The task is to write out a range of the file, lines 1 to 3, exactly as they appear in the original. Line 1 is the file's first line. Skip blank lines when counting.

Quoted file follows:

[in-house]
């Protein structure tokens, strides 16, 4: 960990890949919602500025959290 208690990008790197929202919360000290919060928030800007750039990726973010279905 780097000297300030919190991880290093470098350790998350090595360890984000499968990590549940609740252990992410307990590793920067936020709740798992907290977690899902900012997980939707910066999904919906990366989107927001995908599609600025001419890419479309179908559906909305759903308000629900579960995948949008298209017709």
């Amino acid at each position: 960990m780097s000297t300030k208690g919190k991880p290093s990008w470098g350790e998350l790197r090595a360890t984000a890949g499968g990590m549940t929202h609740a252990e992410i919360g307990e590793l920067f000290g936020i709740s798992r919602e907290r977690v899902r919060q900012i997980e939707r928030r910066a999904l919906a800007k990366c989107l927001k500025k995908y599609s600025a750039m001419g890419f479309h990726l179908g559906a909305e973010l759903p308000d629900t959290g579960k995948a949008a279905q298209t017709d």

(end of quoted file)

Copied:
[in-house]
């Protein structure tokens, strides 16, 4: 960990890949919602500025959290 208690990008790197929202919360000290919060928030800007750039990726973010279905 780097000297300030919190991880290093470098350790998350090595360890984000499968990590549940609740252990992410307990590793920067936020709740798992907290977690899902900012997980939707910066999904919906990366989107927001995908599609600025001419890419479309179908559906909305759903308000629900579960995948949008298209017709």
């Amino acid at each position: 960990m780097s000297t300030k208690g919190k991880p290093s990008w470098g350790e998350l790197r090595a360890t984000a890949g499968g990590m549940t929202h609740a252990e992410i919360g307990e590793l920067f000290g936020i709740s798992r919602e907290r977690v899902r919060q900012i997980e939707r928030r910066a999904l919906a800007k990366c989107l927001k500025k995908y599609s600025a750039m001419g890419f479309h990726l179908g559906a909305e973010l759903p308000d629900t959290g579960k995948a949008a279905q298209t017709d």